Department History

Some Personal Memories from Harry Lace,
NBPD Captain, Retired.

"My name is Harry Lace. I started with the Newport Beach Police Department in 1939. I was appointed sergeant in 1946 and in 1953 I was appointed captain. I retired in 1960.

What recollections do you have of the Department's "early years?"

"I can go back as far as 1927 or 1928 when our family came down from Tustin to visit my grandfather who had the first hardware store in Newport Beach. They had just built the Police Department on Court Street near the Newport Pier. At that time, the Department was run by Chief Roland Hodgkinson. He served as Chief from 1926 until 1953. Prior to that, the Department was run by a Marshal, appointed by the City Council.

We had a little Department that was 25 feet wide and about 50 feet deep. In that area we had two cells, an office for the chief, and we had an area where the officers who came on duty could look at reports or change their clothes. The clerks then were all male. We had no female operators at all, no female clerks at all. Everything was done by men. Before we moved over to 32nd Street, the chief asked for a budget allotment to go upstairs on the old Police station. Remember that station was 25 feet wide and about 50 feet deep so there wasn't much room. The council rejected any building on top, but if we wanted to go out front they'd allow a budget of $500, if we do the work. So all of us got together. We were able to provide a fantastic communication desk and filing rooms, and we were quite proud of our addition, which amounted to about 12 feet onto the front of the old building. In 1948, we moved out of that little station and moved over to 32nd Street, where we just had more room than we thought. We had a time for a year or two to even fill the offices that we had over there. It was a pleasant situation to be able to move into something where we weren't butting heads every time we turned around. The chief had his own office, captain had his own office, and the sergeants had an office. We had a large record area, which incidentally was composed of not only the record files, but also the dispatch area.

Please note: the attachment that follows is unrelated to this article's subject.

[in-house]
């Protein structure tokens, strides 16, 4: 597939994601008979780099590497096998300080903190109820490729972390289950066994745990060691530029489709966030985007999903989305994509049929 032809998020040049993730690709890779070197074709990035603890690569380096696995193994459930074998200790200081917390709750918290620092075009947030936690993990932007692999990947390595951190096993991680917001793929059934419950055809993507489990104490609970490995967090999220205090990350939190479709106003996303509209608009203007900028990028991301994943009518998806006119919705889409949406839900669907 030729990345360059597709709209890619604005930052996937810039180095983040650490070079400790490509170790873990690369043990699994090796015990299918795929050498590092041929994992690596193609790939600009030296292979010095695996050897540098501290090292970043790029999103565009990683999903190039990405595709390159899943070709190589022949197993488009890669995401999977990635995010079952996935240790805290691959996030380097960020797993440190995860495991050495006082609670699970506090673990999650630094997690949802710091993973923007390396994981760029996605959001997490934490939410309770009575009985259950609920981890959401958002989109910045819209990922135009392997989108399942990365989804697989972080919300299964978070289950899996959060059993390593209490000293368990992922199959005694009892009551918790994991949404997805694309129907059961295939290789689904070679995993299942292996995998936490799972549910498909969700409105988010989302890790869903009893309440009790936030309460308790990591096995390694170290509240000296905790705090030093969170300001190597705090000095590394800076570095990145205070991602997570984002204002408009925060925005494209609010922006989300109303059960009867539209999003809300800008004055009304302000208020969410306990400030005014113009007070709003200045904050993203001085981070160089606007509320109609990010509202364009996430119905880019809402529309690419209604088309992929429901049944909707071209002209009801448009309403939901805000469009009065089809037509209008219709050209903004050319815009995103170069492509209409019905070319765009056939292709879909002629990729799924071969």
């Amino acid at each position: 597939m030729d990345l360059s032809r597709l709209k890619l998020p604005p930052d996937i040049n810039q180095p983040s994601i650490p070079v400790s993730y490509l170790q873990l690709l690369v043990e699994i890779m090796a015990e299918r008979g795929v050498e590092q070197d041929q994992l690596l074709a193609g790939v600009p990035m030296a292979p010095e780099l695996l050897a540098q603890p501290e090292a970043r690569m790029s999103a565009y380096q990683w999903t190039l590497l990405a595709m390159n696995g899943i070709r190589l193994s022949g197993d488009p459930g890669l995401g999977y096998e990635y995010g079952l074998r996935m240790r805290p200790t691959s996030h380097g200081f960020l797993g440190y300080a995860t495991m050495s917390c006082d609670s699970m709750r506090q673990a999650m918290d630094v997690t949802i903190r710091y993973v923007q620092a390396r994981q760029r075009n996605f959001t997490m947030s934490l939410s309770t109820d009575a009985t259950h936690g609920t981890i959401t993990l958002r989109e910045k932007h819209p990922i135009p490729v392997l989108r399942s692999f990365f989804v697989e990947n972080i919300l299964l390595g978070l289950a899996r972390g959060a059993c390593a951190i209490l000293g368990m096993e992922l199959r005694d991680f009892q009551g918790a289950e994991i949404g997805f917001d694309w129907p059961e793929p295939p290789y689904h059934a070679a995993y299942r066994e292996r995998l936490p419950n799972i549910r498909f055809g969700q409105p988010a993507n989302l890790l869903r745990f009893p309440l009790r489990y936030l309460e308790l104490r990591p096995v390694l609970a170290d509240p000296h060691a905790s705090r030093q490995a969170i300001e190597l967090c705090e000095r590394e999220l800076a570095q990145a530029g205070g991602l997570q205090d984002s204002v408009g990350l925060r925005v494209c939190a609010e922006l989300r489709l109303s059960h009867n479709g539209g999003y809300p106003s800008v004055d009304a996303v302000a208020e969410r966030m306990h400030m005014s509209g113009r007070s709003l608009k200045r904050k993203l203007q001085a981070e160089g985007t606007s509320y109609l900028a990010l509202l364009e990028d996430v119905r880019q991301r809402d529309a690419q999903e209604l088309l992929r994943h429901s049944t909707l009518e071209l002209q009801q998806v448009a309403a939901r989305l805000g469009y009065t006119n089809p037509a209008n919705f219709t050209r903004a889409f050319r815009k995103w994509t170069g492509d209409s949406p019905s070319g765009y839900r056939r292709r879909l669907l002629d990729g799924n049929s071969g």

Radios were in their infancy as far as the police were concerned. When I started, we had only the receivers in the units. In other words, if a dispatch was sent out by the Department, they really didn't know whether the unit received it or not. At the base of Newport Pier, at the old fire station on Balboa, and on top of the fire station, which served also as a Police Sub-Station, there were tall light poles, each one of them having three bright red lights. Whenever a call went out to a unit, the clerk in the office would turn those lights on. If the officer in the car saw those red lights it would mean he had a dispatch, if he had missed the transmission he would telephone the station.

City Hall was a former elementary school, located on the Ocean Front, just east of the Newport Pier about a half block. The Police Department was located directly behind City Hall on Court Avenue. The address as I recall was 2006. Before the Police Department was built, a couple of offices in City Hall were used as the Police Department, run by the Marshals. The city clerk, the mayor, the council, the Police Department, were all located there until 1948 when they moved over to 32nd Street.

I am totally amazed at the sophisticated equipment that is available today. We had no sophisticated fingerprint identification. We had no DNA testing. We had no laboratories that we could go to and get positive identification.

Newport, Costa Mesa, and the surrounding areas didn't have a population of over 2,500 or 3,000 at the most. Council chambers were a police court. Retired Superior Court Judge Bob Gardner was one of the police court judges. Municipal court was founded up in Costa Mesa under the direction of Judge Donald Dodds.